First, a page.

Ringwood steps out from the passenger side, before Charlie turns off the ignition. He too senses that there is something wrong here. Nevertheless, his is not a vague sense of foreboding, so much as a growing certainty that that piece of shit actor back at that McNutt slum had something to do with David’s failure to appear before his parole officer. David may be psychotic, and if the mayhem continues, then Jim may need to tighten the spiked leash he has on his brother (though who is going to tell Jim that he needs to do anything with his own flesh and blood anytime soon is another matter altogether); but that does not mean that David is so stupid as to skip out on his own parole officer. David knows the drill. He knows that even the Beverly PD cannot ignore a warrant for his arrest, if and when a judge gets tired of his failure to abide by the terms of his parole.
Ringwood looks over the house from the driveway, while Charlie waddles up to the front door to knock. Both are pretty sure that no one is home, but of course procedure dictates one of them do the honors anyway. This is not Soviet Russia, after all. The police do not just barge into a man’s home unannounced, even if that man remains a ward of the state.
Charlie knocks several times, while a black crow shrieks overhead. He is about to leave the front door, when an old man walks up to them from midway down the block. Charlie eyes the old man suspiciously, even though he is surely not a threat to the two officers on duty.
Something happen with the Trent boy? The old man in the blue pajamas and red slippers calls out to the cops, while hobbling with his cane up the road.
You know anything? Ringwood asks him in his curt police detective voice.
The old man seems unfazed by Ringwood’s attitude. He must have had a lot of exposure to the cops over the years what with the crimes that take place routinely so near the edge of the world.
Only what I saw about a week ago, the old man responds.
Interested, Ringwood meets the old man halfway, while Charlie observes the two of them from afar. The two engage in a short, but animated, talk; and by the end, the old man has a devilish smile on his face. The nosy geezer really lives for the chance to tattle on someone (especially when that ‘someone’ is an asshole who just got off the bus from ‘somewhere else,’ and a dead ringer for a queer bait, pot smoking, Obama voter), and that is just what he has done here.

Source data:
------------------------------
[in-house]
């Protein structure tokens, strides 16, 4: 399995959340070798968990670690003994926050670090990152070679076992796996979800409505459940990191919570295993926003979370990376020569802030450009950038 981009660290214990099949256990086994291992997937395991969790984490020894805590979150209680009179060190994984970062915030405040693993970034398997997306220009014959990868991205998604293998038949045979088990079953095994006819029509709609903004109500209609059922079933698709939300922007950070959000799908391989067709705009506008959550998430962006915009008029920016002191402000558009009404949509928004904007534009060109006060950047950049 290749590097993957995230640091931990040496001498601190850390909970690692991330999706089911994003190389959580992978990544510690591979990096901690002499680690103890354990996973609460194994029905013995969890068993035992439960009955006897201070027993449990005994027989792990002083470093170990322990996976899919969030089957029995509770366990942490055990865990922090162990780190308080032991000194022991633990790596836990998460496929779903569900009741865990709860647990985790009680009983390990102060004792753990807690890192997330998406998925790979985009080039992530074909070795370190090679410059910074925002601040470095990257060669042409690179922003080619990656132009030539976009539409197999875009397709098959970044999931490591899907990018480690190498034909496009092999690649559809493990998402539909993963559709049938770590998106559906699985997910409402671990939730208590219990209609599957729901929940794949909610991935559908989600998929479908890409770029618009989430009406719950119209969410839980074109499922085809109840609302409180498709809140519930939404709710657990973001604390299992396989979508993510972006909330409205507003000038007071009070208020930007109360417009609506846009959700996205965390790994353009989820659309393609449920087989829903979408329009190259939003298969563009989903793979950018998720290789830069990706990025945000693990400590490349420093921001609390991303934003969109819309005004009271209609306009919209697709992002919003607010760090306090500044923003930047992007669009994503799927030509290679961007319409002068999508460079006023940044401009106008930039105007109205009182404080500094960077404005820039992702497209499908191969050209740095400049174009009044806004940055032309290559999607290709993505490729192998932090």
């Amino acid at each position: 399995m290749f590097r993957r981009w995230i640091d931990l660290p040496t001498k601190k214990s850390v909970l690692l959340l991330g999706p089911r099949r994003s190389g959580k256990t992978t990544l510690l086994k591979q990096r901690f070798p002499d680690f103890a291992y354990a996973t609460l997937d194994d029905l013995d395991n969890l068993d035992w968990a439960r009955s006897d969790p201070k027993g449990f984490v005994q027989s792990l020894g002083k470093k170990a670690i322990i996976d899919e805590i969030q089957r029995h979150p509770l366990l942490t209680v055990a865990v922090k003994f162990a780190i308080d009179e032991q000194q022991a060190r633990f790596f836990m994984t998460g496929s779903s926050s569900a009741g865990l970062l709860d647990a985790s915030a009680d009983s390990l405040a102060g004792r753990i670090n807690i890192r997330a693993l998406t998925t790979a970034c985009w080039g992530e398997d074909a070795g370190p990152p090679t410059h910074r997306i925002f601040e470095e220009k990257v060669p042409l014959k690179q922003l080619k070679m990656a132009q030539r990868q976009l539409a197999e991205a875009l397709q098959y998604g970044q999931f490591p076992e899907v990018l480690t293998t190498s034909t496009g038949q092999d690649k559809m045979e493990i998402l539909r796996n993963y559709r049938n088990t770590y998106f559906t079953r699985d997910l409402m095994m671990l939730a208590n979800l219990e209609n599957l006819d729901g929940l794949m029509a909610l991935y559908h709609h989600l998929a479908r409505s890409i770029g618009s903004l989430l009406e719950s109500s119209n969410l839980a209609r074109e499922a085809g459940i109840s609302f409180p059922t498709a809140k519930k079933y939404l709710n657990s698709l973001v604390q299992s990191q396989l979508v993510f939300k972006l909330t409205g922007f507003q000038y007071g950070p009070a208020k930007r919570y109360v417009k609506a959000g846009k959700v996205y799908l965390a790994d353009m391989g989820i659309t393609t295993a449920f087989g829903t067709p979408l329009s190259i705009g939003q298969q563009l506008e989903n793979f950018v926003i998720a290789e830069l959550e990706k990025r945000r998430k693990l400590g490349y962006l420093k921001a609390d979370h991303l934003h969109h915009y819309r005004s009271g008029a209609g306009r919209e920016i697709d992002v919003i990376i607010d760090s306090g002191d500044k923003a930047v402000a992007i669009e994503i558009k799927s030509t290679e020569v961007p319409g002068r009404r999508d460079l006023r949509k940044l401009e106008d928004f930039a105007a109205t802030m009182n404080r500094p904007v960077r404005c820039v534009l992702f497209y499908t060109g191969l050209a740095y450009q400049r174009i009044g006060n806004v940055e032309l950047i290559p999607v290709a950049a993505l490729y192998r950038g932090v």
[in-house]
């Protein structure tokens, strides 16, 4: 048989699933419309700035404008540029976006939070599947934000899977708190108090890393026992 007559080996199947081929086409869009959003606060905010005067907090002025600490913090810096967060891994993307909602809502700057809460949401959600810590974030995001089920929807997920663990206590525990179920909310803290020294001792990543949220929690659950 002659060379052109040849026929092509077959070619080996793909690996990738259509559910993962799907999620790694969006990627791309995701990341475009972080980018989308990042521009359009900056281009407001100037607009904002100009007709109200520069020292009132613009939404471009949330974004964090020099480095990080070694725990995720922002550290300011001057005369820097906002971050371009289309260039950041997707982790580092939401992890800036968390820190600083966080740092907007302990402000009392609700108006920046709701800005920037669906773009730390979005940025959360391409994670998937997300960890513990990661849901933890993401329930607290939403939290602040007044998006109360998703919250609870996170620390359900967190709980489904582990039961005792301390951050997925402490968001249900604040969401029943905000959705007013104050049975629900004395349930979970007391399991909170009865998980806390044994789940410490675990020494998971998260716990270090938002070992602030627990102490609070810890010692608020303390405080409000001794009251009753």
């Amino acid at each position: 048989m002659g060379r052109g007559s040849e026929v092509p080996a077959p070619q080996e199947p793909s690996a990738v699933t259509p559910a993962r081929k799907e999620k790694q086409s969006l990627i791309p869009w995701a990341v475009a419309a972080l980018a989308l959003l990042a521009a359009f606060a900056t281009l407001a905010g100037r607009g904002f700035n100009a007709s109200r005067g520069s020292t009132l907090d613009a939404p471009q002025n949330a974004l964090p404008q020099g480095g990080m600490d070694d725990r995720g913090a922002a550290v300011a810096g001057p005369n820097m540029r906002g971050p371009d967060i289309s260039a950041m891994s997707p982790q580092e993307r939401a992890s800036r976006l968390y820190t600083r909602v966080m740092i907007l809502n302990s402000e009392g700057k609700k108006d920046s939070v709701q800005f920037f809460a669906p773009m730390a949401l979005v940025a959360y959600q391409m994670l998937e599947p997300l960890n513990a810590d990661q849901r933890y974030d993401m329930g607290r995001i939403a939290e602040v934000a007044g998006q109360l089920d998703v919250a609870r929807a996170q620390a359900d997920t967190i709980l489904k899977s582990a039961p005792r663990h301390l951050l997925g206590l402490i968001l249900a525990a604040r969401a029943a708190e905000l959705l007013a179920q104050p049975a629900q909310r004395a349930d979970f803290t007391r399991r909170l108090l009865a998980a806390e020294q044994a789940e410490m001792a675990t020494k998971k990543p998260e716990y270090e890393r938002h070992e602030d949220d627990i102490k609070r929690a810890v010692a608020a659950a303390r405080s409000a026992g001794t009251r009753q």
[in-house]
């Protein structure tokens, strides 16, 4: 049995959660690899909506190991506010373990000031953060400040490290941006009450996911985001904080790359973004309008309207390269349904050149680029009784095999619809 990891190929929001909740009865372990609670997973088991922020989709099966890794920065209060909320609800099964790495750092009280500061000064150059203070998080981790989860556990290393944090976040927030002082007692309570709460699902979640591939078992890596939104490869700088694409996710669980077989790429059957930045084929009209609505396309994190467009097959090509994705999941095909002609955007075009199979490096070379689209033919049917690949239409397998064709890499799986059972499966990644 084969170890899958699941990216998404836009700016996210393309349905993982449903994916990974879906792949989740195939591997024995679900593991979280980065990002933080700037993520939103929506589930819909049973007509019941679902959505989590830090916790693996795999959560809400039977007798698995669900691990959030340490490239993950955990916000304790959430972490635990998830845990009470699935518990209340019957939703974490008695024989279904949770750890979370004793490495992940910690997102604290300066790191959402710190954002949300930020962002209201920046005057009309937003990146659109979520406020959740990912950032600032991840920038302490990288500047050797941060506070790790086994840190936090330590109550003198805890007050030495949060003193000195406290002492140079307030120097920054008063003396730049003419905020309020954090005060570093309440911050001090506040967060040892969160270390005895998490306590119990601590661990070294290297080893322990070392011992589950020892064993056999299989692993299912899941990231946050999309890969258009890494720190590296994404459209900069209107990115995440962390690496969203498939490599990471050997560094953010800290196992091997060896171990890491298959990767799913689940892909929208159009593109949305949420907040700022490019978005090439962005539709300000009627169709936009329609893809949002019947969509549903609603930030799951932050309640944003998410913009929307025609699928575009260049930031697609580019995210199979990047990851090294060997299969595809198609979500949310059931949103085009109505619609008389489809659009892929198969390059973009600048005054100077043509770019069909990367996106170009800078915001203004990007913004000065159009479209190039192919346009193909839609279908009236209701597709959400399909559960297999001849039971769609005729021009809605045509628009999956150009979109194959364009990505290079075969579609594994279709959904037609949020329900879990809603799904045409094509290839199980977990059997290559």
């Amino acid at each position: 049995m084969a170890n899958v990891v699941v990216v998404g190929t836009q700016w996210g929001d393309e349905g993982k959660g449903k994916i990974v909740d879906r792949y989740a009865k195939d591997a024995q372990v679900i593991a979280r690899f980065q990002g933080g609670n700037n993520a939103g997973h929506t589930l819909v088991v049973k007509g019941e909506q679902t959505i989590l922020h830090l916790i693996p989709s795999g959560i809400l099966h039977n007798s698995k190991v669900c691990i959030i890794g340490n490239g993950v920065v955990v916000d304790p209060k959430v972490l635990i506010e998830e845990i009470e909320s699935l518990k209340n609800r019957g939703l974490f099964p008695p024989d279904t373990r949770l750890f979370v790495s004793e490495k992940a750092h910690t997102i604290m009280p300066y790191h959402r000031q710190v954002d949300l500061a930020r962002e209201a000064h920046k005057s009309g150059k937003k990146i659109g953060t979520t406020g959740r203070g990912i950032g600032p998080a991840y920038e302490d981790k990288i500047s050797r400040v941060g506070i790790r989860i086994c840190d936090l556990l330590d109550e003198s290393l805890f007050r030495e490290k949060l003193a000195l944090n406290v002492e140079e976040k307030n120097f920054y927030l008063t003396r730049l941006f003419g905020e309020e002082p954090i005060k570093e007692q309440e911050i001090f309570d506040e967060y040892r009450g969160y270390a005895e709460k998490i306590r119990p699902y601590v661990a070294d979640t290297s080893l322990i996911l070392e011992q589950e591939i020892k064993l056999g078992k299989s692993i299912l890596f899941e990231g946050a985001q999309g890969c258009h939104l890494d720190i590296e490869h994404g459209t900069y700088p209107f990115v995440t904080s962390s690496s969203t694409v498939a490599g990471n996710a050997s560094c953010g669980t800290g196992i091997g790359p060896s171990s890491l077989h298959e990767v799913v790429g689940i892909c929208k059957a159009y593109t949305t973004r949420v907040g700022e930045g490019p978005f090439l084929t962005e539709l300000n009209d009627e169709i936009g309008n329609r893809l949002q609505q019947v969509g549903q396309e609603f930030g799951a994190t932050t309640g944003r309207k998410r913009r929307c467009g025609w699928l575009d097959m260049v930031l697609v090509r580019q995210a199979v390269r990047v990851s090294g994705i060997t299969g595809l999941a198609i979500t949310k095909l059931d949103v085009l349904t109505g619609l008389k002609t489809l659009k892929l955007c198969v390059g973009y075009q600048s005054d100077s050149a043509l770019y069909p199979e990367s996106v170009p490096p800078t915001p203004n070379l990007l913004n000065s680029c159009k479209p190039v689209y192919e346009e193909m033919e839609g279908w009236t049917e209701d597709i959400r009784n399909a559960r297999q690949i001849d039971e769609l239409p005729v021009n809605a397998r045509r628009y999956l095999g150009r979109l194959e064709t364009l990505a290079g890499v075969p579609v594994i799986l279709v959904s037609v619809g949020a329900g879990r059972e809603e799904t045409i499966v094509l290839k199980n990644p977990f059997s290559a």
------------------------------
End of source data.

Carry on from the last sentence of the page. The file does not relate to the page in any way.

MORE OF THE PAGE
Ringwood leaves the old man. He walks up the driveway, while removing a crowbar that he keeps inside his jacket. He barely glances at the black parole officer, before using the crowbar to jimmy the front door lock.
Since David Trent is on parole, the police do not need a warrant to break into his house. Nevertheless, based on the look on Ringwood’s face, Charlie has no doubt that Ringwood would have bypassed the warrant anyway even if David Trent had had all his constitutional rights. Ringwood is a man on a mission; and he is not going to let the Fourth Amendment to the United States Constitution, or any of the other legal niceties for that matter, get in the way of the neck he wants to strangle. The line between cop and crook can be very thin sometimes.
As expected, there is no one inside. Charlie checks out the entire house, while Ringwood stays in the foyer. There is something strange about the foyer. It seems almost too clean in comparison to the rat’s nest everywhere else, like the foyer had been scrubbed by a strong person with a keen attention to detail.
What do you make of all this? Charlie asks, when he returns to the foyer.
I don’t think David will be checking in with you anymore, Ringwood says.
Ringwood walks back to the unmarked police car without saying another word. He uses the CB radio to call for the forensic van. He anticipates that that foyer will light up like a firework show the moment the forensic nerds spray the luminol, unless that meticulous scrubber had been careful to use lots of bleach.